Earlier this month, Governor Corbett signed into law H.B. 1820, which revives the 8/80 overtime rule and gives health care institutions and nursing homes in Pennsylvania a reason to cheer. The Governor’s approval of this bill is in response to a decision from the Philadelphia Court of Common Pleas and subsequent class action litigation that created turmoil over how nurses could be scheduled and paid for overtime in Pennsylvania.
Under this new law, Pennsylvania health care institutions and nursing homes can now rely on the 8/80 method of overtime calculation available under the federal Fair Labor Standards Act (FLSA), which is now fully incorporated into Pennsylvania’s Minimum Wage Act. The 8/80 method is an alternative to the standard requirement to pay overtime to employees for all hours worked in excess of 40 in a 7-day workweek. Under the 8/80 method, hospitals, nursing homes, homes for the aged, and certain other medical institutions who provide residential care were permitted under federal law to pay their non-exempt employees one and one-half times their regular rate for all hours worked in excess of 8 hours in a workday, and in excess of 80 hours in a 14-day period.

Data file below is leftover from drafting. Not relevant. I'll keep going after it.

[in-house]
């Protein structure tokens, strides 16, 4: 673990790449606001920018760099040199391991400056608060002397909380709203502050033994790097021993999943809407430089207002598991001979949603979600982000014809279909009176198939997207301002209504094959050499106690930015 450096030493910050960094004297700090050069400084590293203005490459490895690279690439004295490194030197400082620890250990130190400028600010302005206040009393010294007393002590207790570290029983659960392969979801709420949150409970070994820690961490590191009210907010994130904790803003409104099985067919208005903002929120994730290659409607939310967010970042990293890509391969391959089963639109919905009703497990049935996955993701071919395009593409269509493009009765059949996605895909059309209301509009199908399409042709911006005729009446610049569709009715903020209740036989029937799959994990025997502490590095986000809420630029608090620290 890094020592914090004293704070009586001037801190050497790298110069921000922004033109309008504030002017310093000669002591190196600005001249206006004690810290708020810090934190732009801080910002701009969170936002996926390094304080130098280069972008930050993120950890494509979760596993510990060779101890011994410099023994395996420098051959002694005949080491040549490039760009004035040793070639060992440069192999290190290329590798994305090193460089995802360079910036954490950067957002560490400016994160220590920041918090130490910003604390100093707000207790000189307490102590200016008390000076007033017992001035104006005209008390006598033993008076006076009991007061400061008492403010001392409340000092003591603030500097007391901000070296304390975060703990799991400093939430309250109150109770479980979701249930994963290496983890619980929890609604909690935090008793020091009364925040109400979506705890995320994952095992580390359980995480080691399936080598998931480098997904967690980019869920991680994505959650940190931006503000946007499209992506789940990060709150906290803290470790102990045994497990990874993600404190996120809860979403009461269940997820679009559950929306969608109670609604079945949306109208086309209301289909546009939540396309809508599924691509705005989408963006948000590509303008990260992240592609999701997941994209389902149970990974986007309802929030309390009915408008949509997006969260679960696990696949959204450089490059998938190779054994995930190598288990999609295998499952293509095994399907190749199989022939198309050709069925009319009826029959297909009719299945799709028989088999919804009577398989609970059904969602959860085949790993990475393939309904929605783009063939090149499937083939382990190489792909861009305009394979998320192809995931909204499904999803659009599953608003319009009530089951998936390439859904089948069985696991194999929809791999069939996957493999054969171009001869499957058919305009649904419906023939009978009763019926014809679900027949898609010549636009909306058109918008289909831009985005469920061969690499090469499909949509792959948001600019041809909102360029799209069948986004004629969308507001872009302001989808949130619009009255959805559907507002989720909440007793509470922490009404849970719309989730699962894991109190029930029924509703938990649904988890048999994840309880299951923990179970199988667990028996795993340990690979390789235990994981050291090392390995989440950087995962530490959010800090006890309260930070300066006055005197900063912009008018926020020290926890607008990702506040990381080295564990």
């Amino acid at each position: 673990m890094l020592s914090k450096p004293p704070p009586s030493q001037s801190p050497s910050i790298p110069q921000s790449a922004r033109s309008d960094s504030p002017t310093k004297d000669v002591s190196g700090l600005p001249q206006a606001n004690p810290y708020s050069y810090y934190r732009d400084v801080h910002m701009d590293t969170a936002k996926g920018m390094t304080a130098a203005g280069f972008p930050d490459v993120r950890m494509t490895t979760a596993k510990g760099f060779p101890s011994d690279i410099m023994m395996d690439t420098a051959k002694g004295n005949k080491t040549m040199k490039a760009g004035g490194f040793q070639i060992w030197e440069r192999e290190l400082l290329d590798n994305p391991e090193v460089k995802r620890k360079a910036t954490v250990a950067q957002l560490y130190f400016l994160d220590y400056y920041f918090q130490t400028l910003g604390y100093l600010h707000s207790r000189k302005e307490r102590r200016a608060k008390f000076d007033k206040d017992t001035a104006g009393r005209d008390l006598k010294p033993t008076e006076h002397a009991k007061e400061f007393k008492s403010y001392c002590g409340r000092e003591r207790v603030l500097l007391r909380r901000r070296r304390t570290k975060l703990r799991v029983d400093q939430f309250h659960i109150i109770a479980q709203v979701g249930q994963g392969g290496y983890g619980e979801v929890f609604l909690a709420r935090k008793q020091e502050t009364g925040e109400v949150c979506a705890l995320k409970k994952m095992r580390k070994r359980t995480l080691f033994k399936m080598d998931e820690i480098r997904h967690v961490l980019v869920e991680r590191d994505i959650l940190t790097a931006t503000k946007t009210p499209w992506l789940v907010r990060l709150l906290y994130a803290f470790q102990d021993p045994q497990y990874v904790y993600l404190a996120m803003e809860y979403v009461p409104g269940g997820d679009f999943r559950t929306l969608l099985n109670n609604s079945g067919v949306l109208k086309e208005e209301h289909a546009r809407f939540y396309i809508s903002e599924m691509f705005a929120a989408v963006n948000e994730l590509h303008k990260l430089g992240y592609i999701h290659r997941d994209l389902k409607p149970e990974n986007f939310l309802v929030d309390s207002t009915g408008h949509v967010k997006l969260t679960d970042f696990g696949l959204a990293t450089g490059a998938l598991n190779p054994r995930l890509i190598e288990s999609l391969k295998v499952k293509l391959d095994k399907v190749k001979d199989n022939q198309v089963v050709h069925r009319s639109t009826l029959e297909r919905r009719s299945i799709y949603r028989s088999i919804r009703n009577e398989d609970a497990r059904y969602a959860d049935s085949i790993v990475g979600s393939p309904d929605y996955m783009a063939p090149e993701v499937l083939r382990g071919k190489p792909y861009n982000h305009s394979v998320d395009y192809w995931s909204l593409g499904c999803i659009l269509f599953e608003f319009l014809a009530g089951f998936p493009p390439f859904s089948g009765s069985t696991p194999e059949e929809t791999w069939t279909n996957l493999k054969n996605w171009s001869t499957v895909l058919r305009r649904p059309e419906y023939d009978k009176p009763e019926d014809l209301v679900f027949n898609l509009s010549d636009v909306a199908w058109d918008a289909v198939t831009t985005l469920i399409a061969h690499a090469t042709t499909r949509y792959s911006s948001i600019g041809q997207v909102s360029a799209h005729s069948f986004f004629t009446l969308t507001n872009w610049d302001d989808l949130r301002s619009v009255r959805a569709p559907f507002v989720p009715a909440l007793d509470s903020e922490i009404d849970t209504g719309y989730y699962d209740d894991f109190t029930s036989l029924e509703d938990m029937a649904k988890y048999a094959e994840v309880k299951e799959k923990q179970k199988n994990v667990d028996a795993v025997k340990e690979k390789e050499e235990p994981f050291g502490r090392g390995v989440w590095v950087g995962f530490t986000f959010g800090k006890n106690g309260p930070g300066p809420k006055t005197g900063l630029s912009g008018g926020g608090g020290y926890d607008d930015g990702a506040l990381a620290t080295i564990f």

Health care institutions across Pennsylvania have had a long history of using the 8/80 method to accommodate patient needs and the non-traditional schedules of a round-the-clock facility. However, after a March 2010 Philadelphia court decision in Turner v. Mercy Health System, ruling that the 8/80 method is not available in Pennsylvania, health care institutions faced the challenge of rescheduling their nurses and paying all non-exempt workers overtime for all hours worked in excess of 40 in a 7-day workweek, or risk being a target for class action litigation that was proliferating against hospitals in Pennsylvania.
Now, with the passage of this law, health care institutions and nursing homes once again have flexibility in scheduling their employees under the 8/80 method.